A lucky crow, center, makes off with a piece bread as other members of a large flock scramble for the leftovers on the ice at Stevens Pond in Manchester.

Editor’s note: The following column was originally published in the New Hampshire Union Leader on Feb. 6, 2010.

A LARGE FLOCK of crows was inquired of by a Manchester reader who wrote, in part: “I work at Public Service of New Hampshire, right below the Amoskeag Dam on Commercial Street. Across from our facility is an uninhabited island.

“Soon as fall starts turning to winter the crows arrive and spend their nights on that island. Hundreds and hundreds arrive at nightfall. It reminds us all of a scene out of the movie, ‘The Birds,’ especially when they get spooked. The falcons are also here, which makes it very interesting.

“This past week my husband and I were driving north from Manchester to Concord, and it appeared that at the same time at night, there were all these crows flying down to Manchester, following the river from the Concord area.

“My questions are: what causes this phenomenon and why do they seek this island and stay together during the night in such large quantities? Can you provide me with any other information on this matter?”

I would suggest the answer as to why this flock of crows decided to use the island was because it is uninhabited.

But the other crow flocks inquired of by our Manchester readers in past years have been close to where people were living. For example: Some time ago the good Sisters of the Monastery of the Precious Blood wrote of a great flock of crows that gathered in the trees of their campus each evening. The crows let themselves be known by their raucous cawing, squawks and mutterings as well as their crowding and jostling one another while they shifted about for a comfortable position to spend the night in the trees. Apparently the Sisters did not mind their nocturnal visitors in spite of their cacophony. They did wonder, however, as to why the crows selected their campus.

Several species of birds are noted for their tendency to flock. This is specifically true with respect to crows, blackbirds and starlings. During the winter months large numbers of crows band together and pretty much stay together until the breeding season begins. In late afternoon, these large gatherings of crows select a site to spend the night. Such places of assemblage are known as ‘roosts.’ With few exceptions, the crows that roost in any area in winter are birds that have migrated from somewhere else, usually to the north.

Generally speaking, crow roosts can be comprised of thousands of birds, but most of these large roosts are in more isolated areas. On this subject, Edward Howe Forbush, in his “Birds of Massachusetts and Other New England States,” had this to say: “In October before the frosts of autumn begin to form thin skims of ice around the shores of lakes in the northern woods, the crows, which have been drifting down from the highlands, form into great migrating flocks, not in any regular formation though occasionally columns or ring-shaped flocks are seen. More often the birds fly southward in irregular masses, usually in daylight, as they rarely move about at night. These great flocks continue to pour southward in November, leaving behind in New England only a remnant of the vast summer crow population.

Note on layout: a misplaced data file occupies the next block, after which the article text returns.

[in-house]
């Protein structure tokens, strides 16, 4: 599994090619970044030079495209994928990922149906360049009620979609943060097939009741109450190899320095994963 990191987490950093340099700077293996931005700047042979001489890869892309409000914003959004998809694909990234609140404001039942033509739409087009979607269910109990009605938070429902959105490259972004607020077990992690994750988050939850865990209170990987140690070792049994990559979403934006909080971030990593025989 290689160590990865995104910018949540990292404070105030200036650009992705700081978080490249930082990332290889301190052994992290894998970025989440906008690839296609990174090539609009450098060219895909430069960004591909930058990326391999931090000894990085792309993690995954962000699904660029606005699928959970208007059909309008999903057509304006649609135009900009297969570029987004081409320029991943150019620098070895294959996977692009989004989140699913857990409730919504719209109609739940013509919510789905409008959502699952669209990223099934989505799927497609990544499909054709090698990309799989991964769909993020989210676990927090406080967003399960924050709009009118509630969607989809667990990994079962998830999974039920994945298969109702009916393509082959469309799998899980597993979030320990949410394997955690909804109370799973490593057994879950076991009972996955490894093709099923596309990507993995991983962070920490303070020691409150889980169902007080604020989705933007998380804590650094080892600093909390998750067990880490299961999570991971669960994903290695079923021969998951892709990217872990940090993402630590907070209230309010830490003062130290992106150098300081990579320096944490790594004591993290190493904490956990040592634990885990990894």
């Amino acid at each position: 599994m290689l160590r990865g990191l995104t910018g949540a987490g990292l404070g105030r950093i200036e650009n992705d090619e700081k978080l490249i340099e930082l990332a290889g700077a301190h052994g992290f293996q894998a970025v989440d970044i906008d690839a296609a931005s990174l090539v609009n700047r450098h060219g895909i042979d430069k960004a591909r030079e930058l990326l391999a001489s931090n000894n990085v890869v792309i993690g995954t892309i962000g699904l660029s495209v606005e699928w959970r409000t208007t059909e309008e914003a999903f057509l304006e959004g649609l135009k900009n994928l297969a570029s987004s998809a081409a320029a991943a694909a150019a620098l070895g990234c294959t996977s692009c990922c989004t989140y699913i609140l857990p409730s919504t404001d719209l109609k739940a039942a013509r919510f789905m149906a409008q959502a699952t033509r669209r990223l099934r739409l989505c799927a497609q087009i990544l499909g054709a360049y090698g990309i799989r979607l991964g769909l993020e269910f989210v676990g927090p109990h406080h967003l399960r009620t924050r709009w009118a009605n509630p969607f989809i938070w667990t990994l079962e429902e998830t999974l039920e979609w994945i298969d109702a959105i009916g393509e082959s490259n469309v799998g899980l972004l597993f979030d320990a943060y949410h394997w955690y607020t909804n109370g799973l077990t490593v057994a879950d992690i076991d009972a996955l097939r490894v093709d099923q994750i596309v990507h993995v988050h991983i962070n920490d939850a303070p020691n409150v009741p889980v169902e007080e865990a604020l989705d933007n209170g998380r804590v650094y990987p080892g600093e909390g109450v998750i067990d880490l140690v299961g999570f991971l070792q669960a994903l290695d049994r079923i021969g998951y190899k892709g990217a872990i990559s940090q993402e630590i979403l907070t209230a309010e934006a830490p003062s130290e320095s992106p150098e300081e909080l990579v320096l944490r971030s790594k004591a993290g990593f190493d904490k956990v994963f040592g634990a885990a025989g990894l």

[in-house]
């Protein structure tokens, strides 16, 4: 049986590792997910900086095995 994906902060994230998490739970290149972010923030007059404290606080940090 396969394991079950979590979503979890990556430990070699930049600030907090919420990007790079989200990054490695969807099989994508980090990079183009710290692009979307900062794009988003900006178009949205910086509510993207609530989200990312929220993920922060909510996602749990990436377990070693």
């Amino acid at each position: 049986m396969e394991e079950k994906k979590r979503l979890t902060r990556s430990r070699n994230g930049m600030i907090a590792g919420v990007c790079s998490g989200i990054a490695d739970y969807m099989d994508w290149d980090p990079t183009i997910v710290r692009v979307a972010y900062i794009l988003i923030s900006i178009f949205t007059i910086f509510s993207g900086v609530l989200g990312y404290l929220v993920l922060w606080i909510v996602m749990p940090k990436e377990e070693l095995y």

“At night these crows assemble, sometimes from a distance of 40 miles around, to a common roosting place. In New England, white pine groves are favorites for crow roosts. Farther south, deciduous trees may be chosen.”

There are several reasons why birds travel in a flock. To answer that question, I turned to Robert Burton’s book, “Bird Behavior.” Burton wrote: “Some birds that spend the night in a communal roost disperse at dawn, but others stay in a flock during the day. Communal roosting can give the birds a measure of protection from predators and it also can help them to find or catch food. A further advantage is that it allows more time to devote to feeding. Flocking provides an early warning system as a predator approaches. The typical reaction from a bird of prey is for the flock to gather in a tight formation and circle or fly erratically, rather than to attempt to escape by speed. The only chance a hawk has to get a meal is to single out a straggler.”


Stacey Cole, Nature Talks columnist for more than 50 years, passed away in 2014. If readers have a favorite column written by Stacey that they would like to see reprinted, please drop a note to Jen Lord at